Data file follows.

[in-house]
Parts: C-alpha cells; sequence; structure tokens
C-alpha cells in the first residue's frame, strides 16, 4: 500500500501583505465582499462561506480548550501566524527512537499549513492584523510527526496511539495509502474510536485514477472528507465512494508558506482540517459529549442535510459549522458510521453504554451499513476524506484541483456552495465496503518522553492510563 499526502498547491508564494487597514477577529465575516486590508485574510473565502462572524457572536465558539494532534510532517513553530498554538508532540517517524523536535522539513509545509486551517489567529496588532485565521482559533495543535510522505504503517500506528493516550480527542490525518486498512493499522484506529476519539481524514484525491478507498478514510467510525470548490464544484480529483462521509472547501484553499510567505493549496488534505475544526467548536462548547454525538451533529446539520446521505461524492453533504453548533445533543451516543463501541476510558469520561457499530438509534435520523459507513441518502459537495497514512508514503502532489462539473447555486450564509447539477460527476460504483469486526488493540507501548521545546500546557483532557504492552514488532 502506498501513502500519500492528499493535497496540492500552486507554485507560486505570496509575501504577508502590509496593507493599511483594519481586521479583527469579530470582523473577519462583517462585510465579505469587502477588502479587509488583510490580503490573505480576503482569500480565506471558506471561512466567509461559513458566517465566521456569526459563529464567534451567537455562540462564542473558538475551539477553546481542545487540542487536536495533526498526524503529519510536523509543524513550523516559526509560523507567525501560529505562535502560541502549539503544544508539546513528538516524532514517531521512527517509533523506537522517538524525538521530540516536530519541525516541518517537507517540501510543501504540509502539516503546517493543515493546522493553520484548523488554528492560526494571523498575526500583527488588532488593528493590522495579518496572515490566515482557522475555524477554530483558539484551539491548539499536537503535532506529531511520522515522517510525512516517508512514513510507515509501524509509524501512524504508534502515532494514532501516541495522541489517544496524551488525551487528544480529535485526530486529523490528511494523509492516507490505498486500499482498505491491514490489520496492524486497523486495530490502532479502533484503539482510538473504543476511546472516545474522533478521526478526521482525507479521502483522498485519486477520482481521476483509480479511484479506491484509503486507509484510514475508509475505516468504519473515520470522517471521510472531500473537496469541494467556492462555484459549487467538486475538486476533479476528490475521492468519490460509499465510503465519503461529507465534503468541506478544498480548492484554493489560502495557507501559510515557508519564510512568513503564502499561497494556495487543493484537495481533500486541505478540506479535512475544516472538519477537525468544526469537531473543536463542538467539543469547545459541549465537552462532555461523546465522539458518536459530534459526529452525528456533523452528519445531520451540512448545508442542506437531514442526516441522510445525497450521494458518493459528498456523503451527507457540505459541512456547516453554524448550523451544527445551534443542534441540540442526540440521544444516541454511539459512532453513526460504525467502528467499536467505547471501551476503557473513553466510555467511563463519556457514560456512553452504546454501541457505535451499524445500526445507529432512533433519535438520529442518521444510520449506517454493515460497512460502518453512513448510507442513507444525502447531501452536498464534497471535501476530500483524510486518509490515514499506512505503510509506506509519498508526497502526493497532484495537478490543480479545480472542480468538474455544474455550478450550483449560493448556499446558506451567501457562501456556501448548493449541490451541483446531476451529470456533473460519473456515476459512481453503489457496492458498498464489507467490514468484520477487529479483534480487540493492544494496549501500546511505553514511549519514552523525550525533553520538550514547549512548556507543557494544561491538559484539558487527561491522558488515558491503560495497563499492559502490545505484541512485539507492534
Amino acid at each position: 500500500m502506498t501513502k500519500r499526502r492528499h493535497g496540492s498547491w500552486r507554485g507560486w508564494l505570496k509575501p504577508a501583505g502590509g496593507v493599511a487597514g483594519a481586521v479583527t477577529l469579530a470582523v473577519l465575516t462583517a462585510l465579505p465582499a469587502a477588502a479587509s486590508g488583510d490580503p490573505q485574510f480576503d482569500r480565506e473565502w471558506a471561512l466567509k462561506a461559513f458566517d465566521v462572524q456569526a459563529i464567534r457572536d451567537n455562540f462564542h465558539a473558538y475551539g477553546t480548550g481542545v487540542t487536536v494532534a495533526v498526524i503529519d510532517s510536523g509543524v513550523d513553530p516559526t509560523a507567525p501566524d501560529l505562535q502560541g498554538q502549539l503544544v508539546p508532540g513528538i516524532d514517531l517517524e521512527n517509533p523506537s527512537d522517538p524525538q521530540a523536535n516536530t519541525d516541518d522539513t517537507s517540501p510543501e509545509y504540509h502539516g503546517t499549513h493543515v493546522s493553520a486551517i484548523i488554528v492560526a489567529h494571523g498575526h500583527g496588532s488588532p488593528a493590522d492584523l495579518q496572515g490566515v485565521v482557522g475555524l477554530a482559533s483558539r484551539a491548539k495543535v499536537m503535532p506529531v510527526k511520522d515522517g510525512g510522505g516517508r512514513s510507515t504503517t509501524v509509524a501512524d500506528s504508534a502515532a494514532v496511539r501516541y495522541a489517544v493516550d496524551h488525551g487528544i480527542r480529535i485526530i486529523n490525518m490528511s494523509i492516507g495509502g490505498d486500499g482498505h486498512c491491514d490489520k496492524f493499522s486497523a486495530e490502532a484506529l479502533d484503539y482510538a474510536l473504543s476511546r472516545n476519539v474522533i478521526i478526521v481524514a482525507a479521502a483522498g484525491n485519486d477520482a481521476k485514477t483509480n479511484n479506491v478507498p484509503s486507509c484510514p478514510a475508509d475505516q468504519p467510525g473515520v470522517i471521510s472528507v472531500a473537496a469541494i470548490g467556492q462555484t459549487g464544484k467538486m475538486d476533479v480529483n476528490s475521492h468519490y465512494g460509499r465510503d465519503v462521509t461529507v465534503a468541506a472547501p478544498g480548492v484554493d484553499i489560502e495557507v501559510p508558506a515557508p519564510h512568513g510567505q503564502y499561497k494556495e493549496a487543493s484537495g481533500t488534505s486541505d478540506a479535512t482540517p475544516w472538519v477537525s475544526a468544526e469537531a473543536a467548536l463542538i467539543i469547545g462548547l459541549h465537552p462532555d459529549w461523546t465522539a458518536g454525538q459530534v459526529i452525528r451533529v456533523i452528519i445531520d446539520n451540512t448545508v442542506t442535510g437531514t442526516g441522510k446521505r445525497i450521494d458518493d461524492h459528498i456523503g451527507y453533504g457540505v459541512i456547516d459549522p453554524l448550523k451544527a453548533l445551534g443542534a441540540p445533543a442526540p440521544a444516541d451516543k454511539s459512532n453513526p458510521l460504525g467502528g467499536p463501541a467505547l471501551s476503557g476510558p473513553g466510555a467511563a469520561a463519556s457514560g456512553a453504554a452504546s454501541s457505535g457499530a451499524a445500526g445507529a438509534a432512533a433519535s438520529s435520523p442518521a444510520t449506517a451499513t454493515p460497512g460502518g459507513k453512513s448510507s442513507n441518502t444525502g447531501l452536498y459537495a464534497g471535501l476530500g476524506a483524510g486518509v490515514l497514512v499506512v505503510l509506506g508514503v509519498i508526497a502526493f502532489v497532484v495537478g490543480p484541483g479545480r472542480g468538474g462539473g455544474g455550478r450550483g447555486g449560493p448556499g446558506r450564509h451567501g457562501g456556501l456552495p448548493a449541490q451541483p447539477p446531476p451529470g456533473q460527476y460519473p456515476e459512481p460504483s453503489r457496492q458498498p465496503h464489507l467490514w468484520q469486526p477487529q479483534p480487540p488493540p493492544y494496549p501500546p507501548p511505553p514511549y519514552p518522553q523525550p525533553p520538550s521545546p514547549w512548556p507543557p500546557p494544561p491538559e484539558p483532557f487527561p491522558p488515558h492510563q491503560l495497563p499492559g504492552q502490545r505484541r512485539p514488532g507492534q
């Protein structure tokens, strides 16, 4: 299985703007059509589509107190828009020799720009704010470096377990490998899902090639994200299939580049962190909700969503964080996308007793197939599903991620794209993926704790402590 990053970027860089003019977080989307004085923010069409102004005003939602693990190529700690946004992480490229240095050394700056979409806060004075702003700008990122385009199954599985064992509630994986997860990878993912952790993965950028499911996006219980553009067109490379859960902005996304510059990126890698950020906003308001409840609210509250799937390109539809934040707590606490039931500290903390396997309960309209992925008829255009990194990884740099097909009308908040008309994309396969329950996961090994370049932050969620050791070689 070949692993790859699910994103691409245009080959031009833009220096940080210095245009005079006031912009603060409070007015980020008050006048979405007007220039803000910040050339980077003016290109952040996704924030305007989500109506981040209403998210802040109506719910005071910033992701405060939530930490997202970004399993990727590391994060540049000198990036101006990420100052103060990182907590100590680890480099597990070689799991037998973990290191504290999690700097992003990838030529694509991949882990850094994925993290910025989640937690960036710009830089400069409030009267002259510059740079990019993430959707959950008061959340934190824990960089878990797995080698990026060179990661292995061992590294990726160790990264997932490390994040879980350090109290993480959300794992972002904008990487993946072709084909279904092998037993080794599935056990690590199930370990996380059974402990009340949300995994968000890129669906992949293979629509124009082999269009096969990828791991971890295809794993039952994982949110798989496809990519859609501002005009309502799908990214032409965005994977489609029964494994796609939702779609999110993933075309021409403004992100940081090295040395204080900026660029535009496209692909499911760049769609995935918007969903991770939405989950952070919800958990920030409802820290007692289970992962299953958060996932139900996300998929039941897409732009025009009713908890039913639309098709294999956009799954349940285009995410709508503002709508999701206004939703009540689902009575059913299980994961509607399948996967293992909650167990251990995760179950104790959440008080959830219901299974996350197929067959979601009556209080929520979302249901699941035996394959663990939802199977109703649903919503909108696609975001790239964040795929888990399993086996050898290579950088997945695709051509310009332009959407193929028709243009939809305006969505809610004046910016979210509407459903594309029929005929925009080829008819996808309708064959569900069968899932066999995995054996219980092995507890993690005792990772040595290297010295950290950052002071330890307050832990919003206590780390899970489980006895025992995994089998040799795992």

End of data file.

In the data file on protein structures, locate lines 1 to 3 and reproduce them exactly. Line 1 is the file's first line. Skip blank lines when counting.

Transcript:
[in-house]
Parts: C-alpha cells; sequence; structure tokens
C-alpha cells in the first residue's frame, strides 16, 4: 500500500501583505465582499462561506480548550501566524527512537499549513492584523510527526496511539495509502474510536485514477472528507465512494508558506482540517459529549442535510459549522458510521453504554451499513476524506484541483456552495465496503518522553492510563 499526502498547491508564494487597514477577529465575516486590508485574510473565502462572524457572536465558539494532534510532517513553530498554538508532540517517524523536535522539513509545509486551517489567529496588532485565521482559533495543535510522505504503517500506528493516550480527542490525518486498512493499522484506529476519539481524514484525491478507498478514510467510525470548490464544484480529483462521509472547501484553499510567505493549496488534505475544526467548536462548547454525538451533529446539520446521505461524492453533504453548533445533543451516543463501541476510558469520561457499530438509534435520523459507513441518502459537495497514512508514503502532489462539473447555486450564509447539477460527476460504483469486526488493540507501548521545546500546557483532557504492552514488532 502506498501513502500519500492528499493535497496540492500552486507554485507560486505570496509575501504577508502590509496593507493599511483594519481586521479583527469579530470582523473577519462583517462585510465579505469587502477588502479587509488583510490580503490573505480576503482569500480565506471558506471561512466567509461559513458566517465566521456569526459563529464567534451567537455562540462564542473558538475551539477553546481542545487540542487536536495533526498526524503529519510536523509543524513550523516559526509560523507567525501560529505562535502560541502549539503544544508539546513528538516524532514517531521512527517509533523506537522517538524525538521530540516536530519541525516541518517537507517540501510543501504540509502539516503546517493543515493546522493553520484548523488554528492560526494571523498575526500583527488588532488593528493590522495579518496572515490566515482557522475555524477554530483558539484551539491548539499536537503535532506529531511520522515522517510525512516517508512514513510507515509501524509509524501512524504508534502515532494514532501516541495522541489517544496524551488525551487528544480529535485526530486529523490528511494523509492516507490505498486500499482498505491491514490489520496492524486497523486495530490502532479502533484503539482510538473504543476511546472516545474522533478521526478526521482525507479521502483522498485519486477520482481521476483509480479511484479506491484509503486507509484510514475508509475505516468504519473515520470522517471521510472531500473537496469541494467556492462555484459549487467538486475538486476533479476528490475521492468519490460509499465510503465519503461529507465534503468541506478544498480548492484554493489560502495557507501559510515557508519564510512568513503564502499561497494556495487543493484537495481533500486541505478540506479535512475544516472538519477537525468544526469537531473543536463542538467539543469547545459541549465537552462532555461523546465522539458518536459530534459526529452525528456533523452528519445531520451540512448545508442542506437531514442526516441522510445525497450521494458518493459528498456523503451527507457540505459541512456547516453554524448550523451544527445551534443542534441540540442526540440521544444516541454511539459512532453513526460504525467502528467499536467505547471501551476503557473513553466510555467511563463519556457514560456512553452504546454501541457505535451499524445500526445507529432512533433519535438520529442518521444510520449506517454493515460497512460502518453512513448510507442513507444525502447531501452536498464534497471535501476530500483524510486518509490515514499506512505503510509506506509519498508526497502526493497532484495537478490543480479545480472542480468538474455544474455550478450550483449560493448556499446558506451567501457562501456556501448548493449541490451541483446531476451529470456533473460519473456515476459512481453503489457496492458498498464489507467490514468484520477487529479483534480487540493492544494496549501500546511505553514511549519514552523525550525533553520538550514547549512548556507543557494544561491538559484539558487527561491522558488515558491503560495497563499492559502490545505484541512485539507492534